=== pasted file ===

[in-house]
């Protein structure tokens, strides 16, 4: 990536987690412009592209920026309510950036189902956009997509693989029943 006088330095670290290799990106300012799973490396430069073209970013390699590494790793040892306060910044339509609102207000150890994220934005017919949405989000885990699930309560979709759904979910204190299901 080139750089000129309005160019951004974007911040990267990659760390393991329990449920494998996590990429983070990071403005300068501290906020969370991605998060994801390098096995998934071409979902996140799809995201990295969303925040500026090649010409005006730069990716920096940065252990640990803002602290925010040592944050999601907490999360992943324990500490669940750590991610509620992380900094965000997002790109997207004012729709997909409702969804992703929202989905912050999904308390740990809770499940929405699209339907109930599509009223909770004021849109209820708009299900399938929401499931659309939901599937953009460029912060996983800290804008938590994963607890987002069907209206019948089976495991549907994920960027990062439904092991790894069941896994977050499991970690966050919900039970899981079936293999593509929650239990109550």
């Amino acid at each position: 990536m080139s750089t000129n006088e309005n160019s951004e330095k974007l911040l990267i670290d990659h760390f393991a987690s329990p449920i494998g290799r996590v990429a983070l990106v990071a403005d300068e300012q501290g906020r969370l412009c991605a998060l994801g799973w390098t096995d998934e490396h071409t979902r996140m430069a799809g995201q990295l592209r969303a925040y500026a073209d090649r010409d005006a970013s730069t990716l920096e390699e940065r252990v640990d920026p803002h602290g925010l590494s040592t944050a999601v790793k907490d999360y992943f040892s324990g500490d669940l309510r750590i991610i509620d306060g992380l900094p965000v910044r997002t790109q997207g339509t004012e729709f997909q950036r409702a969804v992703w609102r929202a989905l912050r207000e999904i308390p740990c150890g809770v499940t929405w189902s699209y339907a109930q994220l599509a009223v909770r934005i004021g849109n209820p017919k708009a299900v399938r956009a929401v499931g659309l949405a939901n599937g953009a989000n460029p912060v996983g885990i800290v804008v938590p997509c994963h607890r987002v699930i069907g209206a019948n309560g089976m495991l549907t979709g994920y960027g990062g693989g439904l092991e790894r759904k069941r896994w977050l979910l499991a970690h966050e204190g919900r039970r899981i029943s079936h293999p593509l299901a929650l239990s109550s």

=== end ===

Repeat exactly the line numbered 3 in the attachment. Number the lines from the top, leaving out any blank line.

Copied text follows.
């Amino acid at each position: 990536m080139s750089t000129n006088e309005n160019s951004e330095k974007l911040l990267i670290d990659h760390f393991a987690s329990p449920i494998g290799r996590v990429a983070l990106v990071a403005d300068e300012q501290g906020r969370l412009c991605a998060l994801g799973w390098t096995d998934e490396h071409t979902r996140m430069a799809g995201q990295l592209r969303a925040y500026a073209d090649r010409d005006a970013s730069t990716l920096e390699e940065r252990v640990d920026p803002h602290g925010l590494s040592t944050a999601v790793k907490d999360y992943f040892s324990g500490d669940l309510r750590i991610i509620d306060g992380l900094p965000v910044r997002t790109q997207g339509t004012e729709f997909q950036r409702a969804v992703w609102r929202a989905l912050r207000e999904i308390p740990c150890g809770v499940t929405w189902s699209y339907a109930q994220l599509a009223v909770r934005i004021g849109n209820p017919k708009a299900v399938r956009a929401v499931g659309l949405a939901n599937g953009a989000n460029p912060v996983g885990i800290v804008v938590p997509c994963h607890r987002v699930i069907g209206a019948n309560g089976m495991l549907t979709g994920y960027g990062g693989g439904l092991e790894r759904k069941r896994w977050l979910l499991a970690h966050e204190g919900r039970r899981i029943s079936h293999p593509l299901a929650l239990s109550s």